Saturday, August 31, 2013


The moral of the story is to stay out of your garden. At least when in training for a marathon. Or any race for that matter. So for many runners, that means never, ever step foot in your garden.

Unless you are one of those people who can stroll happily through your garden, notice the weeds and imperfections with an indifferent shrug, and just focus in on the beautiful and verdant. After which you head back inside and sip some iced tea, and mention to your partner that maybe somebody oughta' weed the garden.

I started to realize at about 5pm yesterday that I might not be able to do my planned 20 mile run today. I mentioned this to my oldest child, who said "that's OK, you can just do 19."

This morning, I can barely move. Literally, every inch of my body is screaming at me. I feel as if I have been beaten by an angry mob with those old fashioned cast iron frying pans.

This leaves me with some questions:
Will I be able to do my upcoming trail marathon as planned?
Is it normal to work in your garden for a few hours and be subsequently devastated?
Am I old? Or just soft from not enough manual labor?

Other questions I have had in recent weeks, months, years:
Is it possible to be married, raise kids, do laundry, keep the neighbors from gagging at the sight of your garden, cook an occasional meal, be a physician, maintain some elementary skills as a pianist and run (very) long distances, or is running (very) long distances the equivalent of what the Zen Master would counsel as something to be done only when your duties of life are complete?

Or is running (very) long distances a form of rebellion in an otherwise highly responsible and structured life?

The first rebellion, according to the bible, occurred in a garden. Specifically, asking questions in a garden that was supposed to be a place of pure bliss: no questions asked.

As a parent of teenagers, I am surrounded by rebellion. As a gardener, I am surrounded by imperfection and beauty. As a musician I am plagued by my decision to leave that profession for one that I also love but which eats me alive. Being eaten alive by my professions was an actual, true prediction from one of my residency attendings, who sensed from my personality and perhaps my Lutheran, midwestern work ethic that I was in for it. "You will be eaten alive," said he. This really pissed my off at the time.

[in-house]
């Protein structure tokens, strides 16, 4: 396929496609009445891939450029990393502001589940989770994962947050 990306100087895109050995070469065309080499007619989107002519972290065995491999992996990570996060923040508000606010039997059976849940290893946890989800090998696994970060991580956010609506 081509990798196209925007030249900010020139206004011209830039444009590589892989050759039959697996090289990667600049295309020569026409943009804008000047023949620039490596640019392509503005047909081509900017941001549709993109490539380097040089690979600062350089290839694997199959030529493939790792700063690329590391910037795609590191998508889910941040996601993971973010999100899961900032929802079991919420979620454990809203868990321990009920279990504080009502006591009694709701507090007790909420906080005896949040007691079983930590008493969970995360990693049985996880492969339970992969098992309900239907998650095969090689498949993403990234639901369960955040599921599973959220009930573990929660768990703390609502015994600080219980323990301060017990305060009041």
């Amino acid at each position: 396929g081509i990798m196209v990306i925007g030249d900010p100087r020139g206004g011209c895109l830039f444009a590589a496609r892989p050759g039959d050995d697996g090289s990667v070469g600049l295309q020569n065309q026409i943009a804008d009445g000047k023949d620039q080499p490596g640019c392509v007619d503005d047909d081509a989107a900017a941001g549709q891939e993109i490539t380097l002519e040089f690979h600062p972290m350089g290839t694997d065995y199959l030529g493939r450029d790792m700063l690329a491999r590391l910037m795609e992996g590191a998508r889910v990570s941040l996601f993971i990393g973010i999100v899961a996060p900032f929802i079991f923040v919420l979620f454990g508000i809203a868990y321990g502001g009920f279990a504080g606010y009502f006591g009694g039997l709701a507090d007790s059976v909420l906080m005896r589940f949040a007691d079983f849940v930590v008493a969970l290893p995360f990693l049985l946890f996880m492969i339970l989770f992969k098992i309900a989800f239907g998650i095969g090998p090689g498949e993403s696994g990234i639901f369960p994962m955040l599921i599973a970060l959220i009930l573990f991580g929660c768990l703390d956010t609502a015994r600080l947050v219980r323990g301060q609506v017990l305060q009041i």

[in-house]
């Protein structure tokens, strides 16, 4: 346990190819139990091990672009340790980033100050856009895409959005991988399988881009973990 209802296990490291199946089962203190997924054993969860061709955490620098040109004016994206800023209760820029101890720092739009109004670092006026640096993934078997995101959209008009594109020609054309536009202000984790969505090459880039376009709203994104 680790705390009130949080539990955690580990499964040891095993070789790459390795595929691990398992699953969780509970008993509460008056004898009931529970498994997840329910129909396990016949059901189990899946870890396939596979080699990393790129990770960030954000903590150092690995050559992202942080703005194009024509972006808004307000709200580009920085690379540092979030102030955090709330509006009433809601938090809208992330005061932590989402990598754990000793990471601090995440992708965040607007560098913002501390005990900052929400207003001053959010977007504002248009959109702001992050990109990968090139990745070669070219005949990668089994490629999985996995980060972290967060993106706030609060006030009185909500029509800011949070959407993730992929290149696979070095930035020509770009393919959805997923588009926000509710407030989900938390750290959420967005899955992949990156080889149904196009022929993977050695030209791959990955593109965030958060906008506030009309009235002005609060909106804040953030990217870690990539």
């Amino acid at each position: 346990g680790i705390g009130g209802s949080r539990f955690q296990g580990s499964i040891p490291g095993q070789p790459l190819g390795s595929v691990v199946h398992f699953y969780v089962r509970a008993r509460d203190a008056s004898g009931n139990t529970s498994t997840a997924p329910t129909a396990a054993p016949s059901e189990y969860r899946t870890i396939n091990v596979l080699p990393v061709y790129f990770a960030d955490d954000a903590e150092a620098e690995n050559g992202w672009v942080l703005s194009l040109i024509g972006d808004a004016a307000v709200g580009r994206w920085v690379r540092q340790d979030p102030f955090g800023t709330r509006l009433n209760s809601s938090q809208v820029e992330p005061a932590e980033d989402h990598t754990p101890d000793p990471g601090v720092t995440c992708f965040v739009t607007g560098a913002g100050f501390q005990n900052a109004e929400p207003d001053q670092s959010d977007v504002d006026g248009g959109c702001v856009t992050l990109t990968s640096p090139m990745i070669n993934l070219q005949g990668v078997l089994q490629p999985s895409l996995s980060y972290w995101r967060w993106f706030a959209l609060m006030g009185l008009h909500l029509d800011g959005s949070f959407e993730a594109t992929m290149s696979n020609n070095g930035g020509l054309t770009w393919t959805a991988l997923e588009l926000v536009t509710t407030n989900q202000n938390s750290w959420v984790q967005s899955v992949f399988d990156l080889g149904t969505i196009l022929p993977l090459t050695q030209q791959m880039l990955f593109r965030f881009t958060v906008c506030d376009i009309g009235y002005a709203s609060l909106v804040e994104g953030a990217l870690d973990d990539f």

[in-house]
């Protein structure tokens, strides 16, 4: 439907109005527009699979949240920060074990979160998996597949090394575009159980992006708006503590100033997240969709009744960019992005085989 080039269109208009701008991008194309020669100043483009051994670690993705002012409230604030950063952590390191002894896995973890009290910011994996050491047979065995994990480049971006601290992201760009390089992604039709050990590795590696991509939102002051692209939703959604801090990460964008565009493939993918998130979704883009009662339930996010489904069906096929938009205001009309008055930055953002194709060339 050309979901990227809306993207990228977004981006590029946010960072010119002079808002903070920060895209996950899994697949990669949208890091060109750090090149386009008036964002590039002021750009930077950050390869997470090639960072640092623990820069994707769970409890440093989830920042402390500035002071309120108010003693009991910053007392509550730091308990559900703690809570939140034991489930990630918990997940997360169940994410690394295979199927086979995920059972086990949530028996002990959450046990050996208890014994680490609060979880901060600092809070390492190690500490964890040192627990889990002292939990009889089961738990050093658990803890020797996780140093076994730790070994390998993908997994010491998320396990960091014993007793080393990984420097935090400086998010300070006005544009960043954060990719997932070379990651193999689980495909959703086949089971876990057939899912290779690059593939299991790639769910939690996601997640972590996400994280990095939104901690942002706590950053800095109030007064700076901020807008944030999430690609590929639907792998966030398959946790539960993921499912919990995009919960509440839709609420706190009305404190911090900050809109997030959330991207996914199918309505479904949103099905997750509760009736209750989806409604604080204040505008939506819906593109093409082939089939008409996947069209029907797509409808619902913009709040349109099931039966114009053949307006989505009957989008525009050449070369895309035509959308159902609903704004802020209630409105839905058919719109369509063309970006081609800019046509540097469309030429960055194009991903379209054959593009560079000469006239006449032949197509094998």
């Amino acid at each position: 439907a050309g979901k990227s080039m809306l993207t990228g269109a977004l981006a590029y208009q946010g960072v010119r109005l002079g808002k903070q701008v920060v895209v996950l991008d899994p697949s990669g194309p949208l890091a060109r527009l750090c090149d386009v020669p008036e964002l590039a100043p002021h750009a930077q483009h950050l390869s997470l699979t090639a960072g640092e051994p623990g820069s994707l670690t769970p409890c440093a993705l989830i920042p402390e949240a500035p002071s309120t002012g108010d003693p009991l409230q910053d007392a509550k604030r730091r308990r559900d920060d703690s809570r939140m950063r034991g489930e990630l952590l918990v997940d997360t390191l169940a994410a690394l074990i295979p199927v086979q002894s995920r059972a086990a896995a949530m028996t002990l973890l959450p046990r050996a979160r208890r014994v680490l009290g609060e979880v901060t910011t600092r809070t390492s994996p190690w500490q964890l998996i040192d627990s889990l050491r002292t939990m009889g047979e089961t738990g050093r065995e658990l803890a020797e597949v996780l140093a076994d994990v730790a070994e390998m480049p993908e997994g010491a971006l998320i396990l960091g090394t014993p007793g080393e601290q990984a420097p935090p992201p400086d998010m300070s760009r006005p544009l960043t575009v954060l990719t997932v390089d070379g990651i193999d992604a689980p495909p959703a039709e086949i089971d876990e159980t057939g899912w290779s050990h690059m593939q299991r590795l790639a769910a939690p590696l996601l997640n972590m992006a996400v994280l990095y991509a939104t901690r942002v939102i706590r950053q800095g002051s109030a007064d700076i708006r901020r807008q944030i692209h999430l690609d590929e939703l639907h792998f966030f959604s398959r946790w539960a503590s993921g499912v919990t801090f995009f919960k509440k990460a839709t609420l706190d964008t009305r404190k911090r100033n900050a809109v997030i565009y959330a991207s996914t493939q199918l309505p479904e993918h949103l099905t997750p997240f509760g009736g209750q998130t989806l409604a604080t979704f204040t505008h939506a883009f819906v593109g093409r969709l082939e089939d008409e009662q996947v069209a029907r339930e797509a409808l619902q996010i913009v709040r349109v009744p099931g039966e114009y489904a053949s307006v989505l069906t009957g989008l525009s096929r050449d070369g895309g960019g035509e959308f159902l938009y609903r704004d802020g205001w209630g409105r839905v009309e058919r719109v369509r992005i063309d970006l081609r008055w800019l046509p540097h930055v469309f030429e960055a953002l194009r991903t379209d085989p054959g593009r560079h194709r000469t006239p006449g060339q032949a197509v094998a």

Some days, I wish I could still play piano like a pro. Some days, I wish I could wear a straw bonnet and garden for hours without a care in the world. Most days, I just get up with the hope of a new day. I greet my kids, in all their grumpy morning glory. I drink coffee and I head to work. I treat the meth abusers and the kind elders and the chain-smoking, hard drinkers. I get advice, like: you should not be running those long distances. Or, you should work less. Or: you should work more. Or: you should spend more time with your kids. Or: Your kids are fine, go on a vacation.

I like to do what I am told, but  there are so many conflicting opinions!

Running hard and long, with abandon. This is my rebellion. Probably not today though. I should not have stepped into that garden.

1 comment:

  1. And this, my dear friend, is why I do not go outside. I would be the one to fall down with some near fatal rash or allergic reaction to the weeds. Did I mention that I am everything outside. :-) I hope that you feel well soon and that you will be fully recovered by the time of your race.

    My guess, is that running very long distances is like most things in life. It has no definitive black or white but a lot of gray. At times your running is probably rebellion, and a necessary one. It can be the run you take when life becomes too much and you need a brief respite and some well deserved solitude despite the growing to do list. But other times it's the balm on a busy day and a way to regroup. I know that it sounds like the same thing. But it's one of those things that runners know has a subtle difference. But sometimes, a run is just a run. Something that needs to be done because not doing it may mean more pain and discomfort down the round at the time of a race or a long week with no other form of exercise. And maybe I'm just projecting. *wink* Either way, if you are able to run and your family can throw out a " that's ok, you can just do 19," then I say enjoy the run, the view and the journey. It is part of what makes you wonderful. And the folks that know you realize that running is sometimes a necessary part of you.